|Published: November 6, 2009
Chris Nichols, Selby Group
The Myths That Can Harm You and Your Business
In a recent discussion about a complex organizational situation, it struck me how sometimes it’s not the literal, factual reality that creates harm in an organization. It’s the myths we believe as leaders that drive us to make unwise choices that ultimately cause harm. I have yet to meet the leader who intentionally causes harm, and yet leaders cause harm every day. I invited Chris to share the situation (all names hidden to protect the innocent!) and his sage advice for our readers. Enjoy!
We were invited by a successful multi-national company to coach two VP’s who had been brought in to “shake things up,” and bring a bit more “aggression” into the culture.
This had been the view of the hiring SVP, but since it was not part of a larger culture change effort, these two people were instead isolating and disempowering themselves with disruptive behavior that was totally out of step with the strong people-centered nature of the company in which they worked.
The SVP agreed something needed to be done, but he delayed meeting with us, and further delayed talking with the two VP’s to make clear that there was a problem.
The delay lasted only a few weeks. This was a tiny window of time relative to how long the issues had been rumbling around, but long enough for the dominos to topple one after another:
- Two well-respected mid-tier people were recruited away from the company.
- A director who reported to one of the VP’s resigned and also went to a competing company. This director had been widely respected and had the eye of other executives all the way up to the CEO.
- What had, just a week before, been an issue that merited coaching for top talent had turned into a situation in which the offending VP was under consideration for termination.
- The executive who had hired the two VP’s was now seen as a flawed leader, and had lost considerable stature in his company.
Ouch. What happened here? The CEO’s and SVP’s lack of urgency in addressing a seemingly modest and focused challenge actually disguised the extent of the real challenge of change throughout the organization – and led to a crisis which seemed to come out of nowhere.
They let themselves believe the myth that you can change company performance just by bringing in outsiders below the C-suite who behave differently from how the rest of their peers behave.
Then they piled onto the problem impact: They didn’t act with urgency as soon as they saw evidence that there was a problem. Somewhere in their unconscious minds, they believed the myth that a “people problem” didn’t demand the same urgency as a “business problem,” such as a cash flow issue, problems with sales volume, customer complaints, or challenges hitting a quarterly number.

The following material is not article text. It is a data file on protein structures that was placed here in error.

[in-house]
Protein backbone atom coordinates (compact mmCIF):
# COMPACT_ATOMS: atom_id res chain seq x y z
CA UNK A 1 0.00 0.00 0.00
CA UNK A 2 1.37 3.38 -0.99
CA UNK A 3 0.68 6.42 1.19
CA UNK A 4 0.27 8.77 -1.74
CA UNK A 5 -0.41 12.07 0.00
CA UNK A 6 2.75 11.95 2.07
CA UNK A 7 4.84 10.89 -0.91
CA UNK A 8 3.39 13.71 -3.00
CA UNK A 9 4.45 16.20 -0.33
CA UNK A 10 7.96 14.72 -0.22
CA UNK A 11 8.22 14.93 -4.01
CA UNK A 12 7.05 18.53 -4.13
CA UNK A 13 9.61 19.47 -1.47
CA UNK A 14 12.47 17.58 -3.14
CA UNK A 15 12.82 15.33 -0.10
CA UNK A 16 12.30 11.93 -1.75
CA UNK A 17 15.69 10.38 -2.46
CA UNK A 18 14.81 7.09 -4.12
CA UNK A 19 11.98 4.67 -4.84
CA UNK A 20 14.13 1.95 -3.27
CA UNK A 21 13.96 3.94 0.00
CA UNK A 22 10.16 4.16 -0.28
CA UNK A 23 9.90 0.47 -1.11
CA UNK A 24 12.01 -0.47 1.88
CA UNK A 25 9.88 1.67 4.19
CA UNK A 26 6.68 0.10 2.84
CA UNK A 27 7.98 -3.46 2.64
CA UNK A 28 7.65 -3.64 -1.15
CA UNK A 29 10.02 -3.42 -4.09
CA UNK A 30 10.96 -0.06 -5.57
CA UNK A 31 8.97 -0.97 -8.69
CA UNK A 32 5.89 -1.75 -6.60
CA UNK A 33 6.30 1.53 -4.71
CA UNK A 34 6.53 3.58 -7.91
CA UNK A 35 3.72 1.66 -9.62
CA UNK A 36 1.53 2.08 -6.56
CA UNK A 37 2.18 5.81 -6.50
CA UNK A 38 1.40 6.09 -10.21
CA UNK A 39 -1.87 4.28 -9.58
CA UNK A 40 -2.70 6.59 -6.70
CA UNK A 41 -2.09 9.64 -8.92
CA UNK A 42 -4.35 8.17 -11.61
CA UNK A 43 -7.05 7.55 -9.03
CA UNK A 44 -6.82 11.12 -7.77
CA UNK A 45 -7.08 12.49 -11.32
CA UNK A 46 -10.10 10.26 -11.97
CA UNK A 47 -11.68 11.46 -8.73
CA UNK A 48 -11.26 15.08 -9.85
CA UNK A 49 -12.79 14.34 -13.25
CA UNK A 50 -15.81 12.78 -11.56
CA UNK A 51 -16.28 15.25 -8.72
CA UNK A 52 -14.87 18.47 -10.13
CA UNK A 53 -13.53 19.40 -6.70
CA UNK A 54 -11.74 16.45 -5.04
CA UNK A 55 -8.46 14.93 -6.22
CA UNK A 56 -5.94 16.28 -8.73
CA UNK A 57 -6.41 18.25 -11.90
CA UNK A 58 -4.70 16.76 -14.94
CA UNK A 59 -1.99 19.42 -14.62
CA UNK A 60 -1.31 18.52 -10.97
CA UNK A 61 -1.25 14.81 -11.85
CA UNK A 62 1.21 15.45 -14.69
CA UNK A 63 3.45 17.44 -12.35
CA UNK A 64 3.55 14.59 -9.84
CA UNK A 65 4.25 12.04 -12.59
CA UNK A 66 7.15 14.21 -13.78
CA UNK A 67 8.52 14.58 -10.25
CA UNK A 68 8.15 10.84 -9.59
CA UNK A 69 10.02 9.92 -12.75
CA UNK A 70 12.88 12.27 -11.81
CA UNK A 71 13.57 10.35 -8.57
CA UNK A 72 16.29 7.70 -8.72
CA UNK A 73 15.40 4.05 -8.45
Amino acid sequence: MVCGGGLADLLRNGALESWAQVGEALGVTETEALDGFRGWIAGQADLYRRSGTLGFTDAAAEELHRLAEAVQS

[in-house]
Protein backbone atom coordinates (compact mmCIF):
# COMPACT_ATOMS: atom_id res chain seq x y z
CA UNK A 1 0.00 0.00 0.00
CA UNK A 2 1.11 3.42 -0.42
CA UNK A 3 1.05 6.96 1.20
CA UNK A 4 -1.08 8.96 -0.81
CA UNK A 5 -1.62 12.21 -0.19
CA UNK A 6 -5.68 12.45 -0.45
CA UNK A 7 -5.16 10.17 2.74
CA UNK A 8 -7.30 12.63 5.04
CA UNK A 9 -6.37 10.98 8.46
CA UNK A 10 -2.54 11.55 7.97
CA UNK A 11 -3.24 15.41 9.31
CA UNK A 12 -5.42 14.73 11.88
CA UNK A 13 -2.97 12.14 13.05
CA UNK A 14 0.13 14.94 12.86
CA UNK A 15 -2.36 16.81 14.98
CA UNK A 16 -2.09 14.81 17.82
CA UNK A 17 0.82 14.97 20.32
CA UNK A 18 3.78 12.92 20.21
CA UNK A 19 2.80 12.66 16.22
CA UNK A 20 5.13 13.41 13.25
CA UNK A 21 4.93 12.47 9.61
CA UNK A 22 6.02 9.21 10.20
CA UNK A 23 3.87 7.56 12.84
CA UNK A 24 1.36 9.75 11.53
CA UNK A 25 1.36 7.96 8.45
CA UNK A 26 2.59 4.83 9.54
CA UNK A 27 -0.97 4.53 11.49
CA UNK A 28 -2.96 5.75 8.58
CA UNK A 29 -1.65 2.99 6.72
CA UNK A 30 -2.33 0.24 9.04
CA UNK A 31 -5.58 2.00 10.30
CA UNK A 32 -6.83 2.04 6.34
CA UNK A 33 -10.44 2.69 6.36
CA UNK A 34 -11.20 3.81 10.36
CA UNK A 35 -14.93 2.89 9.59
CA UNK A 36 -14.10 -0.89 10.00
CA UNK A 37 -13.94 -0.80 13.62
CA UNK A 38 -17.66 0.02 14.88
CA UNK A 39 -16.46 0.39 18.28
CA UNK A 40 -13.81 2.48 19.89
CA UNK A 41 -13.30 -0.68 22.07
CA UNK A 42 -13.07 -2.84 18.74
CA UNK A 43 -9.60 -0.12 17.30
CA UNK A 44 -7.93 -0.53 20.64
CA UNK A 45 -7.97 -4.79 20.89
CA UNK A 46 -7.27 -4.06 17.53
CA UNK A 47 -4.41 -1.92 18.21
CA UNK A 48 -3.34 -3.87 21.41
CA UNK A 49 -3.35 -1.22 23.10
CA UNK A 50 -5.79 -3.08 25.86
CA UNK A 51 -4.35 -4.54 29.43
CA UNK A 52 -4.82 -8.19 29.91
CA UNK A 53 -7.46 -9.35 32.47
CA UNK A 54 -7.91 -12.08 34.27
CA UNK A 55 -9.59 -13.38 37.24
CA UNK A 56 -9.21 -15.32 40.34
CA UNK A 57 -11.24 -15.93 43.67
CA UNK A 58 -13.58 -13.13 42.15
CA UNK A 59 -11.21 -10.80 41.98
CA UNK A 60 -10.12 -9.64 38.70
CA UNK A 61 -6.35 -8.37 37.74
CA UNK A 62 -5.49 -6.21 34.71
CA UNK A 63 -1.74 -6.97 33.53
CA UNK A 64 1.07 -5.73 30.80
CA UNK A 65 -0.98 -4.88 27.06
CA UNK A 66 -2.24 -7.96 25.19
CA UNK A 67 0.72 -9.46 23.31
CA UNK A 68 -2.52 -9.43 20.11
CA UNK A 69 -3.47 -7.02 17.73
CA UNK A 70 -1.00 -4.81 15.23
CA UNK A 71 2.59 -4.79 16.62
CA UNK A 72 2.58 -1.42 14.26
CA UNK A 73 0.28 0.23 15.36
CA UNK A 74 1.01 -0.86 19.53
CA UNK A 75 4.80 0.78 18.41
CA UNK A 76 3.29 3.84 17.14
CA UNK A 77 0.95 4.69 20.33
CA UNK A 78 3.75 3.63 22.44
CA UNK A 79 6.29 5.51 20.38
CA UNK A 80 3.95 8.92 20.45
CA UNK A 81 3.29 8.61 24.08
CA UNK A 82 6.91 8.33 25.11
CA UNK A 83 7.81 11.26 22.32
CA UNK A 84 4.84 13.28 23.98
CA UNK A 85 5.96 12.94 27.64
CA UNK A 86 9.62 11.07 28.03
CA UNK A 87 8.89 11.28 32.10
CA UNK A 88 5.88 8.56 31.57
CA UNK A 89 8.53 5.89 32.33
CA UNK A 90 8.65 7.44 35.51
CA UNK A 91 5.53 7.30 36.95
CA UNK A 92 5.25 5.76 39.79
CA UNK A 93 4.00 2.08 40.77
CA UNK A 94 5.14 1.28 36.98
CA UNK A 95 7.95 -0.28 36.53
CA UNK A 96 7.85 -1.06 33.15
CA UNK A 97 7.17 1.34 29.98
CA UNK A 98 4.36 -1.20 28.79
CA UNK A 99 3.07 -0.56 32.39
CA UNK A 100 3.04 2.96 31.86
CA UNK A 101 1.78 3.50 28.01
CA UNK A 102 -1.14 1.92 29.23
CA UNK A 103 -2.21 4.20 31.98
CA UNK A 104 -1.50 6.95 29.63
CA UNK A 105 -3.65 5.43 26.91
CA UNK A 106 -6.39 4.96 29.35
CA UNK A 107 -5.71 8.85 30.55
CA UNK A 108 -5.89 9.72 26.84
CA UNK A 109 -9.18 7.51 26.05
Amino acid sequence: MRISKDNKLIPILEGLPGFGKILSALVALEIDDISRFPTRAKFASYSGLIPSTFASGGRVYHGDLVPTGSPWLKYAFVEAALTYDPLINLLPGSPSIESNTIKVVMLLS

There is a tiny window of time between when you recognize that the behavior of one of your people is causing a big enough issue to warrant action on your part, and the sheer momentum of that behavior taking that person to a level from which he or she simply cannot recover. This is exactly what happened.
Her interaction style was a misfit with the culture, and, since the CEO and SVP had not also made significant changes in their expectations for the culture, she was set up to fail. It was inevitable, because a company’s culture is stronger than the interaction style of any one leader.
It’s essential to also step back and look at the long term pattern over many years: her interaction style had been amply rewarded during her entire career. And that reward was producing an exaggeration (more is better).
As an individual contributor, her drive probably set her apart as a leading example for others and led to promotion.
Her drive as a manager led to higher performance by the team she managed, perhaps because those that didn’t work well with that management style left or were pushed out.
Then she was promoted again and poached to be a VP at this company, and suddenly the behaviors that had been positively reinforced and rewarded all this time became a liability. What started as just one of many characteristics had become her dominating style. She had lost any ease she may have once had in switching styles to suit a different situation.
Indeed, just when she needed to lead people using more sophisticated methods than command and control, that style had become the only tool in her toolbox.
At last, her boss decided there was one complaint and one resignation too many, and it was time to take action.
Unfortunately, the real time to take action was five weeks earlier, before the dominos fell. Now it’s a case of damage control and stabilizing the organization – necessary activities that detract from the real job of creating and selling products that meet customers’ needs.
The good news: if you act quickly when there are signs of a leadership style issue, you can salvage the situation and gain the full advantage of the talent you’ve hired. Through coaching and hard work, we’ve seen many talented people achieve their true potential as leaders.
The moral of this story? Don’t wait. Look around you. See if there are leaders who could benefit from coaching, and if there are, get to it.
Don’t wait until their next choice of words or action creates a situation in which they have to leave the organization, you lose your investment in them, and have to spend time, money and reputation to find their replacement and stabilize the organization all over again.
Act with urgency.
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